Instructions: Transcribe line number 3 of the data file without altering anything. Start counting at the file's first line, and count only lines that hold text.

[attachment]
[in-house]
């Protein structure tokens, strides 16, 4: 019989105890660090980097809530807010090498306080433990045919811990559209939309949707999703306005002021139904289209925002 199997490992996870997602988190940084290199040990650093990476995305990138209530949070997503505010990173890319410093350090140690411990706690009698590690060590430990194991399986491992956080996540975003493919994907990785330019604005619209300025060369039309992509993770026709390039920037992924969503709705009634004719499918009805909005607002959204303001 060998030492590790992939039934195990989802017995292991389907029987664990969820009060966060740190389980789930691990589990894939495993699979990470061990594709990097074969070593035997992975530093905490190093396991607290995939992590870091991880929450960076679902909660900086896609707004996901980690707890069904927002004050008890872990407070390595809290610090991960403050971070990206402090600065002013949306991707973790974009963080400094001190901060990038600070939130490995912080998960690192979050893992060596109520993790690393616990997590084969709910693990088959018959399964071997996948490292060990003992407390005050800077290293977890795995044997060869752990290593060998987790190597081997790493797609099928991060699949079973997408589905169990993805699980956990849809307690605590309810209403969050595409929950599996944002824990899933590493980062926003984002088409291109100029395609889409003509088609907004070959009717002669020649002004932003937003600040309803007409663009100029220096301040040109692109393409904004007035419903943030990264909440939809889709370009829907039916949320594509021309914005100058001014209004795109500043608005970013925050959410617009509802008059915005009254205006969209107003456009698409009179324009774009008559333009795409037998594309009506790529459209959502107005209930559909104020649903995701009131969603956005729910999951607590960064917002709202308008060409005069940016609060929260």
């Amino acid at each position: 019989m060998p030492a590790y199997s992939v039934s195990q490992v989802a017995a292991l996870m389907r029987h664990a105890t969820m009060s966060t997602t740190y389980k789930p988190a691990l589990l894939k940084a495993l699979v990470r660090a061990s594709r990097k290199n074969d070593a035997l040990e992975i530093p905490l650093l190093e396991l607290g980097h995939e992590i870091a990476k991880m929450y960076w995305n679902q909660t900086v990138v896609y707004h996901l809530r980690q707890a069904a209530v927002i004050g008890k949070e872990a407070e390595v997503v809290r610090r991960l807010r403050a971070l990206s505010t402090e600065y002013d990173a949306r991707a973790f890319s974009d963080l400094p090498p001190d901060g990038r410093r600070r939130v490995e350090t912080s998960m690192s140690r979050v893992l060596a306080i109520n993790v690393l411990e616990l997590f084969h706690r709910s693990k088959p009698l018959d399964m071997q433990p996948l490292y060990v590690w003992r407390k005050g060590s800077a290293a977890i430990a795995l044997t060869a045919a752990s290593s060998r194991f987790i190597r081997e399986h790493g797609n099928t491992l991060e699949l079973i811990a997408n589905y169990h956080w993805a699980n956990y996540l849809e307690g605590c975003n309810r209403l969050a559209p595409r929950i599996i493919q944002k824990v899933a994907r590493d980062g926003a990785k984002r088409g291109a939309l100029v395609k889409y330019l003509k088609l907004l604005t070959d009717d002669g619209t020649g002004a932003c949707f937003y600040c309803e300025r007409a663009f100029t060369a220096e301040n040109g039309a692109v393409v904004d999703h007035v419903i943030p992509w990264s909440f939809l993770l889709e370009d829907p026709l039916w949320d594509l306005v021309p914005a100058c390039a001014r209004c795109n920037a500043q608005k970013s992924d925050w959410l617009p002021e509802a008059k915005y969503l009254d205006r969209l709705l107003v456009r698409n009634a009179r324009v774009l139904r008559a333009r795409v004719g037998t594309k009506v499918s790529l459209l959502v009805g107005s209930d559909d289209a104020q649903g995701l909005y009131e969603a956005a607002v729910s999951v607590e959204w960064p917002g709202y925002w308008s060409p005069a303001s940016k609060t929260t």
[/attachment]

């Amino acid at each position: 019989m060998p030492a590790y199997s992939v039934s195990q490992v989802a017995a292991l996870m389907r029987h664990a105890t969820m009060s966060t997602t740190y389980k789930p988190a691990l589990l894939k940084a495993l699979v990470r660090a061990s594709r990097k290199n074969d070593a035997l040990e992975i530093p905490l650093l190093e396991l607290g980097h995939e992590i870091a990476k991880m929450y960076w995305n679902q909660t900086v990138v896609y707004h996901l809530r980690q707890a069904a209530v927002i004050g008890k949070e872990a407070e390595v997503v809290r610090r991960l807010r403050a971070l990206s505010t402090e600065y002013d990173a949306r991707a973790f890319s974009d963080l400094p090498p001190d901060g990038r410093r600070r939130v490995e350090t912080s998960m690192s140690r979050v893992l060596a306080i109520n993790v690393l411990e616990l997590f084969h706690r709910s693990k088959p009698l018959d399964m071997q433990p996948l490292y060990v590690w003992r407390k005050g060590s800077a290293a977890i430990a795995l044997t060869a045919a752990s290593s060998r194991f987790i190597r081997e399986h790493g797609n099928t491992l991060e699949l079973i811990a997408n589905y169990h956080w993805a699980n956990y996540l849809e307690g605590c975003n309810r209403l969050a559209p595409r929950i599996i493919q944002k824990v899933a994907r590493d980062g926003a990785k984002r088409g291109a939309l100029v395609k889409y330019l003509k088609l907004l604005t070959d009717d002669g619209t020649g002004a932003c949707f937003y600040c309803e300025r007409a663009f100029t060369a220096e301040n040109g039309a692109v393409v904004d999703h007035v419903i943030p992509w990264s909440f939809l993770l889709e370009d829907p026709l039916w949320d594509l306005v021309p914005a100058c390039a001014r209004c795109n920037a500043q608005k970013s992924d925050w959410l617009p002021e509802a008059k915005y969503l009254d205006r969209l709705l107003v456009r698409n009634a009179r324009v774009l139904r008559a333009r795409v004719g037998t594309k009506v499918s790529l459209l959502v009805g107005s209930d559909d289209a104020q649903g995701l909005y009131e969603a956005a607002v729910s999951v607590e959204w960064p917002g709202y925002w308008s060409p005069a303001s940016k609060t929260t």